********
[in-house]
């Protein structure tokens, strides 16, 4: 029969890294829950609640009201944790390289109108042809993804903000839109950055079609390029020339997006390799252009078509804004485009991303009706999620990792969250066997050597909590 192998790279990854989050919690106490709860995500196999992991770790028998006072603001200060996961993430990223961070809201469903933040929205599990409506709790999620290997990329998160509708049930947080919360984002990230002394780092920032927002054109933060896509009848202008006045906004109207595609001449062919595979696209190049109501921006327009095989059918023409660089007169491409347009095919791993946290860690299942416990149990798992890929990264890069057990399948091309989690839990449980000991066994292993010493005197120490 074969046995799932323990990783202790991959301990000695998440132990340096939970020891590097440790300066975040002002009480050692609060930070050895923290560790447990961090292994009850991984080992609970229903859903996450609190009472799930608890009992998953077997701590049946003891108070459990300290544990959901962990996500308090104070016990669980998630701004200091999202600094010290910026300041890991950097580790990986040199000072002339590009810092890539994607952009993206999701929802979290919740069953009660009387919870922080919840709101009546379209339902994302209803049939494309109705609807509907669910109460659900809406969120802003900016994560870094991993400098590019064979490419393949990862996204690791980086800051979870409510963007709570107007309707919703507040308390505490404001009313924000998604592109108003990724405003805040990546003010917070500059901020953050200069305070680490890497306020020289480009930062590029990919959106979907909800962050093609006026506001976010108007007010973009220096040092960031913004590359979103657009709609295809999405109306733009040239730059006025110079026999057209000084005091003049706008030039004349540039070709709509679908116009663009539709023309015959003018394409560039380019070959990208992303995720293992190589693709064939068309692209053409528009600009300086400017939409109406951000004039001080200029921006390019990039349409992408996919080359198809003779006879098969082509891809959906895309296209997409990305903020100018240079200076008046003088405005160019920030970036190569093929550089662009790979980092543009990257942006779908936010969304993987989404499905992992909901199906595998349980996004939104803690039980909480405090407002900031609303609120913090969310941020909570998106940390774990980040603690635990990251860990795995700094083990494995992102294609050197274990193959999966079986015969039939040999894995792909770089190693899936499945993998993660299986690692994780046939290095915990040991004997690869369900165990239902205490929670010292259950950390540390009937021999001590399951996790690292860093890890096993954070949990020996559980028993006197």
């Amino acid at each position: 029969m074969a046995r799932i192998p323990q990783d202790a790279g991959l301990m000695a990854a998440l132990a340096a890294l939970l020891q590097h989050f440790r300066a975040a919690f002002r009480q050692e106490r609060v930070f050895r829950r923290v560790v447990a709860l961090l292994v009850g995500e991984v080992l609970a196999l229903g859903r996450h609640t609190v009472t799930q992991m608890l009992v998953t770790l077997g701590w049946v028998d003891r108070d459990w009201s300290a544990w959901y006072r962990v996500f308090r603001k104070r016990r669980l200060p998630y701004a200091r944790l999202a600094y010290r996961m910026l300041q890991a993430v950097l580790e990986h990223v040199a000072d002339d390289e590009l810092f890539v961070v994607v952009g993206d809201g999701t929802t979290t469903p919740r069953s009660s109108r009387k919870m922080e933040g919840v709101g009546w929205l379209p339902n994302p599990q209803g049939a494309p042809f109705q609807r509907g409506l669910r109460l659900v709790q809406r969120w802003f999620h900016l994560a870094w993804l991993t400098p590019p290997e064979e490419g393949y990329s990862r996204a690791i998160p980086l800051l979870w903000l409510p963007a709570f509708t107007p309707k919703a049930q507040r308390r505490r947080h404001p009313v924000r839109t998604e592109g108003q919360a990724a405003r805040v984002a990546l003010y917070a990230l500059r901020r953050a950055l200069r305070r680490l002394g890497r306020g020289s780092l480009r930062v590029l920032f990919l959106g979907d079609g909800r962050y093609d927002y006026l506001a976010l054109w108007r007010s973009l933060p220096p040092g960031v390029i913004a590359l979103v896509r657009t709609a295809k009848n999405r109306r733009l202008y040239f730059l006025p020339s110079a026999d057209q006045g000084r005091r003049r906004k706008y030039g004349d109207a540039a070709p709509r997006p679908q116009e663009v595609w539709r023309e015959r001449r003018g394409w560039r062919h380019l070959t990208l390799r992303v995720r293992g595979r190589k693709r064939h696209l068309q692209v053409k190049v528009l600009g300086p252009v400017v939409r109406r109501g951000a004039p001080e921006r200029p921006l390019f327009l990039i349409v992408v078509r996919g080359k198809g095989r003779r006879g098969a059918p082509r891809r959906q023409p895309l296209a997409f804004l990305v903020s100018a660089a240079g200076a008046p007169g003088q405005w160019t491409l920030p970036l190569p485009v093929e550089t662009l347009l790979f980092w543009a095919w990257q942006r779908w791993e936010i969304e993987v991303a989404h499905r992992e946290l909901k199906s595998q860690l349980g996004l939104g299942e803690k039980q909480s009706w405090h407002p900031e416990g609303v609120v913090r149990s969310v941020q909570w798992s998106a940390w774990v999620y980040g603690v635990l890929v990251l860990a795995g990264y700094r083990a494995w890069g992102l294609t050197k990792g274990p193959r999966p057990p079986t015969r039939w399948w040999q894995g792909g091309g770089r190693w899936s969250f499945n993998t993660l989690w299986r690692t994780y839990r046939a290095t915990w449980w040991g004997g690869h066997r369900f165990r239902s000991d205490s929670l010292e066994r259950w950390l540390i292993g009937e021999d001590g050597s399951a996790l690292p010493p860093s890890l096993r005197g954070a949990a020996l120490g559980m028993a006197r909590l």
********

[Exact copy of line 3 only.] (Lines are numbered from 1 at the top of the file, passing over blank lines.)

């Amino acid at each position: 029969m074969a046995r799932i192998p323990q990783d202790a790279g991959l301990m000695a990854a998440l132990a340096a890294l939970l020891q590097h989050f440790r300066a975040a919690f002002r009480q050692e106490r609060v930070f050895r829950r923290v560790v447990a709860l961090l292994v009850g995500e991984v080992l609970a196999l229903g859903r996450h609640t609190v009472t799930q992991m608890l009992v998953t770790l077997g701590w049946v028998d003891r108070d459990w009201s300290a544990w959901y006072r962990v996500f308090r603001k104070r016990r669980l200060p998630y701004a200091r944790l999202a600094y010290r996961m910026l300041q890991a993430v950097l580790e990986h990223v040199a000072d002339d390289e590009l810092f890539v961070v994607v952009g993206d809201g999701t929802t979290t469903p919740r069953s009660s109108r009387k919870m922080e933040g919840v709101g009546w929205l379209p339902n994302p599990q209803g049939a494309p042809f109705q609807r509907g409506l669910r109460l659900v709790q809406r969120w802003f999620h900016l994560a870094w993804l991993t400098p590019p290997e064979e490419g393949y990329s990862r996204a690791i998160p980086l800051l979870w903000l409510p963007a709570f509708t107007p309707k919703a049930q507040r308390r505490r947080h404001p009313v924000r839109t998604e592109g108003q919360a990724a405003r805040v984002a990546l003010y917070a990230l500059r901020r953050a950055l200069r305070r680490l002394g890497r306020g020289s780092l480009r930062v590029l920032f990919l959106g979907d079609g909800r962050y093609d927002y006026l506001a976010l054109w108007r007010s973009l933060p220096p040092g960031v390029i913004a590359l979103v896509r657009t709609a295809k009848n999405r109306r733009l202008y040239f730059l006025p020339s110079a026999d057209q006045g000084r005091r003049r906004k706008y030039g004349d109207a540039a070709p709509r997006p679908q116009e663009v595609w539709r023309e015959r001449r003018g394409w560039r062919h380019l070959t990208l390799r992303v995720r293992g595979r190589k693709r064939h696209l068309q692209v053409k190049v528009l600009g300086p252009v400017v939409r109406r109501g951000a004039p001080e921006r200029p921006l390019f327009l990039i349409v992408v078509r996919g080359k198809g095989r003779r006879g098969a059918p082509r891809r959906q023409p895309l296209a997409f804004l990305v903020s100018a660089a240079g200076a008046p007169g003088q405005w160019t491409l920030p970036l190569p485009v093929e550089t662009l347009l790979f980092w543009a095919w990257q942006r779908w791993e936010i969304e993987v991303a989404h499905r992992e946290l909901k199906s595998q860690l349980g996004l939104g299942e803690k039980q909480s009706w405090h407002p900031e416990g609303v609120v913090r149990s969310v941020q909570w798992s998106a940390w774990v999620y980040g603690v635990l890929v990251l860990a795995g990264y700094r083990a494995w890069g992102l294609t050197k990792g274990p193959r999966p057990p079986t015969r039939w399948w040999q894995g792909g091309g770089r190693w899936s969250f499945n993998t993660l989690w299986r690692t994780y839990r046939a290095t915990w449980w040991g004997g690869h066997r369900f165990r239902s000991d205490s929670l010292e066994r259950w950390l540390i292993g009937e021999d001590g050597s399951a996790l690292p010493p860093s890890l096993r005197g954070a949990a020996l120490g559980m028993a006197r909590l």